I’m a young American Jew and proud Zionist. Seth Rogen doesn’t speak for me.
I was raised in a Zionist household. I went to a Jewish summer camp, I attended a synagogue that organized many trips to Israel, and I was close friends with Israelis all throughout my childhood. From day one, Israel was a central part of my Judaism.
When I went to college and became active in political organizing circles, I was overwhelmed by the education I was receiving on the Palestinian experience. I had never heard the words “Nakba,” or “occupation” before.
I was astounded at the complexities surrounding the conflict, and was embarrassed to admit how unenlightened I was on anything that didn’t relay Israel’s legitimacy and perfection.
I became obsessed. I read Herzl, I read Beinart, I read Shavit, and I read Pappé. I attended J-Street’s policy summit in Washington D.C., met with dozens of activists both on and offline, and sought out organizations on my campus that I knew were going to disagree with me on Israel.
To make up for my incredibly biased education, I devoted an entire year to absorbing all the perspectives I could from all sides of the political spectrum.
What I discovered was deeply disappointing.
At J-Street’s policy summit, a student sitting next to me was wearing a t-shirt that read “The Occupation is Apartheid.” Intrigued by the bravado and bluntness of this shirt, I asked about it: “What does ending the occupation mean? I agree with you, Palestinians are living in an unbearable situation. But how do we end the occupation while making sure the same thing that happened in Gaza doesn’t happen in the West Bank? How do we strike a balance between democracy and safety?”
In response, I was curtly informed that by asking these questions, I was attempting to justify the occupation and the oppression of Palestinians. The student then told me he needed to use the restroom.
It would not be the last time this happened. In fact, it’s routine.
When I engage fellow students about Israel who I suspect don’t share my views, I approach them with thoughtful questions about the conflict: “What can be done to end checkpoints? Which peace proposals are the most realistic?”
What I get in return are simple answers: Israel is an apartheid state born in sin. Israel has no right to exist, is committing genocide against Palestinians comparable to the Holocaust. Anybody who associates themselves with Israel is complicit in ethnic cleansing and is therefore a white supremacist.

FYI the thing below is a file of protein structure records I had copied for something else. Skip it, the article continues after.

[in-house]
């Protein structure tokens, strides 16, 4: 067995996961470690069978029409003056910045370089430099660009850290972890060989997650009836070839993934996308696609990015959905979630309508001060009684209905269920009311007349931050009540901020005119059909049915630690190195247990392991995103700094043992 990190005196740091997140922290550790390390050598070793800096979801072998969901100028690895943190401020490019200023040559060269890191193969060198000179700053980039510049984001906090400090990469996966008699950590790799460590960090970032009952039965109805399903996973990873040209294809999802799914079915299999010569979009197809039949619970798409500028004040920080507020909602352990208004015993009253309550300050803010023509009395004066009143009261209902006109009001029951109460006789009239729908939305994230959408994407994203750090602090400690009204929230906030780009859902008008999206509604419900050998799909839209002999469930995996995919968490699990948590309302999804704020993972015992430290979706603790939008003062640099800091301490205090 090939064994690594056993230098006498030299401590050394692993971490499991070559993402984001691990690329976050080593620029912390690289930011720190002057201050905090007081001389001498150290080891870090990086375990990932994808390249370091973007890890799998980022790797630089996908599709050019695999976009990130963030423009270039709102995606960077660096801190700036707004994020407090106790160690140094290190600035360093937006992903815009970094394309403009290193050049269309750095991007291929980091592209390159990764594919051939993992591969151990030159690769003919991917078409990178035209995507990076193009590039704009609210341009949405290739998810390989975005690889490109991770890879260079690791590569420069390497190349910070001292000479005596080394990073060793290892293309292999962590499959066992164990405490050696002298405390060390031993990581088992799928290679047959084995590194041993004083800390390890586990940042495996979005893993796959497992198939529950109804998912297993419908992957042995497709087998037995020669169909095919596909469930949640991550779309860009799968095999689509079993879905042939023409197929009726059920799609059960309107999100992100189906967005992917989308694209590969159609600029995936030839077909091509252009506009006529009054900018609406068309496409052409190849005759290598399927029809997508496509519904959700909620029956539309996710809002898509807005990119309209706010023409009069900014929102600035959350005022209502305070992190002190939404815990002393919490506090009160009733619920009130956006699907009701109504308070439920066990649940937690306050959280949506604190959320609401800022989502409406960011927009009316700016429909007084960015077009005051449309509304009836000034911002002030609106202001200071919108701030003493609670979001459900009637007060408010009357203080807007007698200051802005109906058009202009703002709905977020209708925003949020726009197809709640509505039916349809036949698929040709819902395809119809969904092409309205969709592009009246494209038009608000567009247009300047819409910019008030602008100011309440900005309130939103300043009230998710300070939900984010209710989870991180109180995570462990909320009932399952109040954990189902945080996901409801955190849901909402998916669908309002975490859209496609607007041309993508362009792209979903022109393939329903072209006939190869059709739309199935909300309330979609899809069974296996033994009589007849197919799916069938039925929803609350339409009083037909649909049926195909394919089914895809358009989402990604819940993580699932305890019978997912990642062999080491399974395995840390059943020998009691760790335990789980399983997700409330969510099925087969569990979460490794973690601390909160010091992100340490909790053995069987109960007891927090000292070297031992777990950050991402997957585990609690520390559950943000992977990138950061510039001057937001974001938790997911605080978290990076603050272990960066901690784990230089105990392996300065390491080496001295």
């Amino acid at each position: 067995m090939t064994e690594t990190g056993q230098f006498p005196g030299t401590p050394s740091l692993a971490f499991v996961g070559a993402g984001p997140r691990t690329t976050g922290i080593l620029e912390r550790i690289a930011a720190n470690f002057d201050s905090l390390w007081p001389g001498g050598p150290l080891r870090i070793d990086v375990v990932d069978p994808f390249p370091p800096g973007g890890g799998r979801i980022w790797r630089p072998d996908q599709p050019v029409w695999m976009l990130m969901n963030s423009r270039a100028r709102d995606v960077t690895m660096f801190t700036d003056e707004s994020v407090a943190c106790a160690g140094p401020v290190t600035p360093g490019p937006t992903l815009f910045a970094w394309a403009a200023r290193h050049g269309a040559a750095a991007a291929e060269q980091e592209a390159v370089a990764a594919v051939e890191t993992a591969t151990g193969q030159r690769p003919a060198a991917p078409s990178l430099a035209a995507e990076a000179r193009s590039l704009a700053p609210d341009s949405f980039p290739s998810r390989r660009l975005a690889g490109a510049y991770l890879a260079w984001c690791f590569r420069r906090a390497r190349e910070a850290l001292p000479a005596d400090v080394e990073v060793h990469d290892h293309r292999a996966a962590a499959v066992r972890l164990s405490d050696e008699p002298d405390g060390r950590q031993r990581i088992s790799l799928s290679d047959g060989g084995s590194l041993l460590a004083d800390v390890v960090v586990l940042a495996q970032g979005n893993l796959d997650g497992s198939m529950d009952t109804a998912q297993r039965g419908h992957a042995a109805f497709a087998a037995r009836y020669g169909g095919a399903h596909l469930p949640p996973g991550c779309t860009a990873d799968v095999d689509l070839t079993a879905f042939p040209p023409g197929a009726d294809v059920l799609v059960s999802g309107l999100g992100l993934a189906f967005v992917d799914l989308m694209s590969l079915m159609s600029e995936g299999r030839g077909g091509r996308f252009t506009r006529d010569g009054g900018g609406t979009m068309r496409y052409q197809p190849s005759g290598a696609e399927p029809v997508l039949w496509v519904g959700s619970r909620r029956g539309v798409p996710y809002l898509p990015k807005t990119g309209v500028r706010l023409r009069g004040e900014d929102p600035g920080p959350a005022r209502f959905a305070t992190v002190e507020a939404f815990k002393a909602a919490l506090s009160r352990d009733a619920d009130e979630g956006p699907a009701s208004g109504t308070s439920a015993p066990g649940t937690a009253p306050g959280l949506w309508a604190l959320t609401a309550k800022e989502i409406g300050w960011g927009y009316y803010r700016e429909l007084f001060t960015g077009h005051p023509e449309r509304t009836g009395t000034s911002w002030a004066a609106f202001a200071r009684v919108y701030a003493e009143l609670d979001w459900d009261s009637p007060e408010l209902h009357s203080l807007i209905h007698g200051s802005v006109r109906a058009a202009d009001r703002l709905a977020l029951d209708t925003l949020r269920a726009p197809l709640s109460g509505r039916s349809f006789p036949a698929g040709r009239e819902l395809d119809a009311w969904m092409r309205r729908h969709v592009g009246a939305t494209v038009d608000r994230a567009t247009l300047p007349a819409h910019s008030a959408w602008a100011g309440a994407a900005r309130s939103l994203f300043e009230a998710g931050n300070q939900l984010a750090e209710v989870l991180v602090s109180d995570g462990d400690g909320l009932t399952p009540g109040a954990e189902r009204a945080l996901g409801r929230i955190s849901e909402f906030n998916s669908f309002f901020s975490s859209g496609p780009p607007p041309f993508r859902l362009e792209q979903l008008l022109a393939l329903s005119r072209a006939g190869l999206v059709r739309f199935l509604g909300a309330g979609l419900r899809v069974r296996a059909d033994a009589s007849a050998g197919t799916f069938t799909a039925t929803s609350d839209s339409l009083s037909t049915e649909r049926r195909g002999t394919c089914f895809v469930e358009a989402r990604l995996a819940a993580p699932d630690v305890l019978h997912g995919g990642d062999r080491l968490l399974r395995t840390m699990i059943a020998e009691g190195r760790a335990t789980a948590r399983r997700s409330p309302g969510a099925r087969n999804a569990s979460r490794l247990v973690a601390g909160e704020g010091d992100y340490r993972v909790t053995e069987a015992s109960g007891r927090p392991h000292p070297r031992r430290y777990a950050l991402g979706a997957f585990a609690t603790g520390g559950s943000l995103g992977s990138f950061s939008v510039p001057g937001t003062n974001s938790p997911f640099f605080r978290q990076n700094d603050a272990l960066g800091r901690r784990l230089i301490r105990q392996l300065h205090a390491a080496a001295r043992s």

Discussions of policy or negotiations are seen as “normalization.” And it’s not just normalization of Israel anymore. Leftist organizations at universities, including several on my campus, are adopting strict rules against the “normalization of Zionism.”
These are powerful tactics, and for a year, I felt confused. I felt guilt.
And then I realized that those who repeatedly criticize us for our bias, for our lack of education and understanding of the other side, are are engaging in the exact same behavior. The difference is that their biased education isn’t ending on campus, like mine did.
Jewish education may be unjustly under-representing the Palestinian experience and hurting the legitimacy of Israel and Zionism by doing so. But it’s naive to presume that others are not engaging in the same kind of indoctrination by classifying Israel and Zionism as the root of all evil in the world, no questions asked.
Jewish students are noticing this trend. We understand how our education has failed us in not humanizing Palestine and Palestinians, and we are eager to open up about our story, in order to humanize Israel and Israelis. Yet when we try to engage, we are met with calls for our removal from progressive organizations, protests of Hillel Shabbat dinners, and attempts to exile us from student governments.
Yet somehow, it is we who are content with our brainwashing.
It is because of this increasingly common abuse, now documented on popular Instagram accounts like JewishOnCampus, that Jewish young people are reconnecting with their Zionism and understanding on an even deeper level why Jewish self determination is needed.
We’re beginning to understand that it will never matter how progressive we are, how critical of Israel, and how much we yearn to cooperate and share stories with Palestinians; we will still be framed as the eternal villain.
Seth Rogen recently said that he was “fed a huge amount of lies about Israel” and that young progressive Jews increasingly ask a lot of questions and “really challenge the status quo.” But there’s another wave of young, left-wing Jews who reject hanging our heads and submitting to claims that we have no right to sovereignty.
We reject the rewriting of our history that implies Jews landed in the Middle East from Europe. We reject privileged Ashkenormativity, which ignores the Sephardic and Mizrahi experience and favors a white-washed, Americanized understanding of what it means, and what it has meant, to be Jewish. Degrading comments from Seth Rogen only strengthen our insistence on self determination and resistance.
Blake Flayton is a student at George Washington University and a writer and activist on Jewish issues, Israel/Palestine, and antisemitism prevention. He has bylines in The New York Times and Ha’aretz.